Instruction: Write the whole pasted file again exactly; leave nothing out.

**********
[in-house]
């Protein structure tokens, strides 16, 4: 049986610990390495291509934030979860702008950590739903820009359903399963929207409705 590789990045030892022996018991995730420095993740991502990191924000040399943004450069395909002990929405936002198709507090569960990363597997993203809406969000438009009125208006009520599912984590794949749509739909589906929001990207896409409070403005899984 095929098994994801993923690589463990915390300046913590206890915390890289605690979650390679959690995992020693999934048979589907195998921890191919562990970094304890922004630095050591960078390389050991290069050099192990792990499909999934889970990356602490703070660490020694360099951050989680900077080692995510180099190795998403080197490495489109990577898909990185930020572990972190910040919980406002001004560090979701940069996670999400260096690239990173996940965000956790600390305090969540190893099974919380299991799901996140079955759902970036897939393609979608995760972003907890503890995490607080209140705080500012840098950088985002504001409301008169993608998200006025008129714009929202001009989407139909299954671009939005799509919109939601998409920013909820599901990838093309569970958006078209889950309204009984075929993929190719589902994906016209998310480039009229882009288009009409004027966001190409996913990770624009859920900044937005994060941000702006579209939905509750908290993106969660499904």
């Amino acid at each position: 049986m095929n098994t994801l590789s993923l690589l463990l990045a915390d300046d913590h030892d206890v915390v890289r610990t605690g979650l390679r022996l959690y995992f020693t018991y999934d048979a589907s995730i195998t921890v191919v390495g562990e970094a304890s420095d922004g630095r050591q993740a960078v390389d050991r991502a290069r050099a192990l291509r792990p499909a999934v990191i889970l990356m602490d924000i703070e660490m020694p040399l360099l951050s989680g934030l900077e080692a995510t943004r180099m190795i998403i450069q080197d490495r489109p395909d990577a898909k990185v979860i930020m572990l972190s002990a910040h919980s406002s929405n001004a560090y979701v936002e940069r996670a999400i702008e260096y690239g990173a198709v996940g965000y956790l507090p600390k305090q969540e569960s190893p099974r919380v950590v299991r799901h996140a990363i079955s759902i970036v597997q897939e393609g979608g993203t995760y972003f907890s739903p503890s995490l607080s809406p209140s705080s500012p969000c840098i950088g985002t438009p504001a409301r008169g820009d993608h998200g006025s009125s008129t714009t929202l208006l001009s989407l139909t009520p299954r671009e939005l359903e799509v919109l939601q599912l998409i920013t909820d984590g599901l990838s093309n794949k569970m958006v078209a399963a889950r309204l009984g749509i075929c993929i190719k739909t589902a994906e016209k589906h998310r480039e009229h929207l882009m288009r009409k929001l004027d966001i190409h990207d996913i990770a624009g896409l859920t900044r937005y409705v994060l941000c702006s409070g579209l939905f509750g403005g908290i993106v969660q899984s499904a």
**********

[in-house]
């Protein structure tokens, strides 16, 4: 049986610990390495291509934030979860702008950590739903820009359903399963929207409705 590789990045030892022996018991995730420095993740991502990191924000040399943004450069395909002990929405936002198709507090569960990363597997993203809406969000438009009125208006009520599912984590794949749509739909589906929001990207896409409070403005899984 095929098994994801993923690589463990915390300046913590206890915390890289605690979650390679959690995992020693999934048979589907195998921890191919562990970094304890922004630095050591960078390389050991290069050099192990792990499909999934889970990356602490703070660490020694360099951050989680900077080692995510180099190795998403080197490495489109990577898909990185930020572990972190910040919980406002001004560090979701940069996670999400260096690239990173996940965000956790600390305090969540190893099974919380299991799901996140079955759902970036897939393609979608995760972003907890503890995490607080209140705080500012840098950088985002504001409301008169993608998200006025008129714009929202001009989407139909299954671009939005799509919109939601998409920013909820599901990838093309569970958006078209889950309204009984075929993929190719589902994906016209998310480039009229882009288009009409004027966001190409996913990770624009859920900044937005994060941000702006579209939905509750908290993106969660499904």
């Amino acid at each position: 049986m095929n098994t994801l590789s993923l690589l463990l990045a915390d300046d913590h030892d206890v915390v890289r610990t605690g979650l390679r022996l959690y995992f020693t018991y999934d048979a589907s995730i195998t921890v191919v390495g562990e970094a304890s420095d922004g630095r050591q993740a960078v390389d050991r991502a290069r050099a192990l291509r792990p499909a999934v990191i889970l990356m602490d924000i703070e660490m020694p040399l360099l951050s989680g934030l900077e080692a995510t943004r180099m190795i998403i450069q080197d490495r489109p395909d990577a898909k990185v979860i930020m572990l972190s002990a910040h919980s406002s929405n001004a560090y979701v936002e940069r996670a999400i702008e260096y690239g990173a198709v996940g965000y956790l507090p600390k305090q969540e569960s190893p099974r919380v950590v299991r799901h996140a990363i079955s759902i970036v597997q897939e393609g979608g993203t995760y972003f907890s739903p503890s995490l607080s809406p209140s705080s500012p969000c840098i950088g985002t438009p504001a409301r008169g820009d993608h998200g006025s009125s008129t714009t929202l208006l001009s989407l139909t009520p299954r671009e939005l359903e799509v919109l939601q599912l998409i920013t909820d984590g599901l990838s093309n794949k569970m958006v078209a399963a889950r309204l009984g749509i075929c993929i190719k739909t589902a994906e016209k589906h998310r480039e009229h929207l882009m288009r009409k929001l004027d966001i190409h990207d996913i990770a624009g896409l859920t900044r937005y409705v994060l941000c702006s409070g579209l939905f509750g403005g908290i993106v969660q899984s499904a």